When I was 7 years old, I read my first Laura Ingalls Wilder books. I remember struggling with many of the words, like “soddie” and “half-pint” and the sense of danger that “Mr. Hanson” represented, but so extraordinarily captivating was the drama of these books that I persisted in sorting out the words, voraciously devouring them often when I didn’t really understand them.
Heroic adventure lay here, in the little sod house beneath the bank on Plum Creek. It was the 1870s. A family had come to an end in one place and needed to make a start in another one. They had nothing. They had each other. For a seven-year-old girl growing up in a family that wasn’t very safe, in which Mom and Dad didn’t take very good care of the kids, in which love was inconstant and attention could be punishing or shaming, a story about relying on your wits, on your own good sense, and most especially your sisters, a dog, and Ma and Pa, was archetypally attractive. I persisted with the words.
I found exemplars on every page. From the bulldog Jack, who taught me the grace and magical presence of animals in our lives, and the way we human beings learn from them and are transported and reconfigured by them;
To the father who recognized competence in a 7-year-old, and took her feelings and thoughts seriously;
To the mother who was thoughtful and wise, and who protected and treasured little girls;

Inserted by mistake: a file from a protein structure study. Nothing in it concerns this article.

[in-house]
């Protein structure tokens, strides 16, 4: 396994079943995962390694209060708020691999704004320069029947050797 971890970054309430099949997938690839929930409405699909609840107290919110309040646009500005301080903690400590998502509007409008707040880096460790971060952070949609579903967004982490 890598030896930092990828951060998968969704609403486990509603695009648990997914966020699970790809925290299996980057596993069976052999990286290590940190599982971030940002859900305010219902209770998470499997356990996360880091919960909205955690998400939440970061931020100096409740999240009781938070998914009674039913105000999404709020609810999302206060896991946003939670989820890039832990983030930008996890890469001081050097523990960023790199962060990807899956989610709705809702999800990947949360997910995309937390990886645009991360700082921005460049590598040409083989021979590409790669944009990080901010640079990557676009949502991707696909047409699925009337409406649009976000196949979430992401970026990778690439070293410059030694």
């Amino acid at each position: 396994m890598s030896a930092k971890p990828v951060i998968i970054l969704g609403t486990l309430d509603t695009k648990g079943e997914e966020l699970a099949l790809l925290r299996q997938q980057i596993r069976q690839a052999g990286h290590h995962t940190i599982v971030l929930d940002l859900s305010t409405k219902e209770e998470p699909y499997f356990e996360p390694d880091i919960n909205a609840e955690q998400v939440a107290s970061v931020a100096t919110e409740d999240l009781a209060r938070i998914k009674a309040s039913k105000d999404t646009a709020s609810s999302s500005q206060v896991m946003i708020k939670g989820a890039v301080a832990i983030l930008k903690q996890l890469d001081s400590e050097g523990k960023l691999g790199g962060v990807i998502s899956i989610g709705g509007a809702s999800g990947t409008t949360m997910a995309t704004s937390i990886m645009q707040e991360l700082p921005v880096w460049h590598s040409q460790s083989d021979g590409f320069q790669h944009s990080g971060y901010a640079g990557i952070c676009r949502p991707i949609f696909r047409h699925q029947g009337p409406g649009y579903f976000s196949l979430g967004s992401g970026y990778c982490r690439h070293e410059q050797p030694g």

To the little family who had to make it on their own…
To the illustrations by Garth Williams, who told an interviewer that he believed that “books, given or read, to children, can have a profound influence.” For that reason he used his illustrations to try to, “awaken something of importance, humor, responsibility, respect for others, interest in the world at large.”
To the magic of a prairie, and flowers that sang their glory, morning glories, on the roof of the little house.
The pages filled me with lust for adventure, and longing for what I did not have. Without realizing it at all then, and not until many decades later, this story became the narrative of my life, and has become the story of my life, calling out to me archetypally in ways that I did not understand at all, but was drawn to with incredible power.
Later, as a feminist critic and reappraiser, I read critiques of gender roles and nationalism embodied in these pages…
But to me then, the books were simply captivating.
And so my friend Audrey and I, the girl next door and my best friend, spent the next several years creating our own soddie house on the banks of the creek where we lived.
We transformed a mulberry bush into our sod house, and created a whole camp of white-washed walls and pretend fire places.
We made a dam in the stream and raked and “planted” our fields.
We went from suburban middle class girls, to Ma and Pa passionately creating a new life on the prairie.
It was one of the most joyful and passionate learning experiences of my life, and the years we spent devoting ourselves to this project, and reading avidly about prairie life and the lives of Laura, Alamanzo and all the Ingalls clan, became a template for passionate research on attractive and obscure topics of great emotional and spiritual resonance.
During this early learning adventure, we were never supervised by an adult, had no learning goals attached to our reading or knowing, and our activities rarely had productive outcomes. We were obsessed, productive, happy.
Where does joy in learning come from?